Lilo & Stitch
Starring the voices of:
Daveigh Chase, Chris Sanders, Tia Carrere, David Ogden Stiers, Ving Rhames
Directed By:
Chris Sanders, Dean DeBlois
Grade
A-

As the movie starts, we witness the mad alien scientist, Jumba (David Ogden Stiers), going on trial for genetic experimentation. His creation, Experiment 626, is a six-legged destruction machine who's impervious to harm, but oddly cute and surly at the same time. Jumba is imprisoned and 626 gets exiled, but en route to exile, he breaks free and steals a ship. 626 crash lands on Earth and gets adopted by Lilo, a lonely Hawaiian girl who lives with her sister, Nani. The two sisters live a dysfunctional life, their parents having died in a car wreck and the Child Welfare social worker, a burly man by the name of Cobra Bubbles, informs Nani that living conditions need to improve or she'll lose custody of her sister.

Lilo gives 626 the name Stitch and tries as hard as she can to reform the surly troublemaker, even trying to model him after Elvis Presley, her ideal of the model citizen. Stitch's programming makes him want to seek out large cities and cause havok, but since he finds himself on the Hawaiian island with no major cities at his disposal, he takes out his destructive needs on the locals, interfering with Lilo and Nani's life. All the while, Jumba has been released to recapture the beast, but he must do it without harming the local wildlife.

The backgrounds are wonderfully illustrated to mimic watercolor paintings and the overall design of the film has a nice natural feel to it. Everything is colorful and bright. The character design is both simple but works wonderfully with the story. The animation really sells the humanity given to the characters. Certain scenes are funny in just that the physical reactions of the characters come across as such a good imitation of real people.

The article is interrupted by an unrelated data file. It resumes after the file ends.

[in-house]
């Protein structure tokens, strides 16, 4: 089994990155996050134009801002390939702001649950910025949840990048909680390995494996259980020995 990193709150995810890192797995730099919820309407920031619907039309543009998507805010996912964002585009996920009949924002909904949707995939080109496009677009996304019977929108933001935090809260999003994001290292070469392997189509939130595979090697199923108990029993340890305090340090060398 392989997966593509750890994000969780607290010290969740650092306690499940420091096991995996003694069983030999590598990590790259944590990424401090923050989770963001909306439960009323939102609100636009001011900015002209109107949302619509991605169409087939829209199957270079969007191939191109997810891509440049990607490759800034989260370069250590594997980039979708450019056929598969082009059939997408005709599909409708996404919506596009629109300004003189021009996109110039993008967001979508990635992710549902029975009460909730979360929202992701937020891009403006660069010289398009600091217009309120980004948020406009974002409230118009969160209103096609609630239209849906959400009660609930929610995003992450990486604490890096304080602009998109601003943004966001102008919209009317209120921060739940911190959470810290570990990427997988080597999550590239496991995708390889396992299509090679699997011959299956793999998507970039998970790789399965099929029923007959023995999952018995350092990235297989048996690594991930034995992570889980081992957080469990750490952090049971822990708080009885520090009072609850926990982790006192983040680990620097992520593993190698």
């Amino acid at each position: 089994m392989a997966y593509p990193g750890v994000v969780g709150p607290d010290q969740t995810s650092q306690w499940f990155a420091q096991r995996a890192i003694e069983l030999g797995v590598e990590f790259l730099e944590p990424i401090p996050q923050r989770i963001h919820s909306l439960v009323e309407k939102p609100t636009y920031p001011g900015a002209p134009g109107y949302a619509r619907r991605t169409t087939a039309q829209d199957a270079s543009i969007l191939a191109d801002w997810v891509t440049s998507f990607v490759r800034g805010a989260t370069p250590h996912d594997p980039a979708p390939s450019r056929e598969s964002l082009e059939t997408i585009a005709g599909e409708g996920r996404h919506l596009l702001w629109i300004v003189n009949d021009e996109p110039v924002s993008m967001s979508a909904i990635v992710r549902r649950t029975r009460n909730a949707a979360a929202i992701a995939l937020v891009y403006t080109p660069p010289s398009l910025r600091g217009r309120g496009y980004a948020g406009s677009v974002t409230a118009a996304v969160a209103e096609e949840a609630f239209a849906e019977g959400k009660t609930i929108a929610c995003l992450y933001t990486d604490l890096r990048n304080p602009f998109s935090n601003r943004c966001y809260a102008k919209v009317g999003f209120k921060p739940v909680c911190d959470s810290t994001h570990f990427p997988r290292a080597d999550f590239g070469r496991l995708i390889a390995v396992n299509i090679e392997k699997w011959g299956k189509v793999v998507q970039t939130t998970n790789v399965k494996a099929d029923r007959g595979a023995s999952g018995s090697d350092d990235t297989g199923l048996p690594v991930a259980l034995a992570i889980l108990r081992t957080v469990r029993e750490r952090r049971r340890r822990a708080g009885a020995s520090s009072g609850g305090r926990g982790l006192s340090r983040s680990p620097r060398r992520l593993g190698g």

Lilo & Stitch proves that Disney can actually make a cute film with characters that aren't model citizens. All the characters have their own little "grayness" to them - they're neither all bad nor all good. Stitch is a destructive beast who ends up just wanting a place in the universe and a family. Lilo is a lonely troublemaker who doesn't mean to do harm. Nani tries her hardest to take care of Lilo, but she is a far better sister than a parent.

Outside of the rather convenient ending (everything gets wrapped up too easily), Lilo & Stitch is a wonderful film that any parent will be willing to take their child to. It's both funny and cute, even if a little socially deviant from time to time. Only a seasoned grump won't walk out of this film with a smile.

- - Kinderfeld

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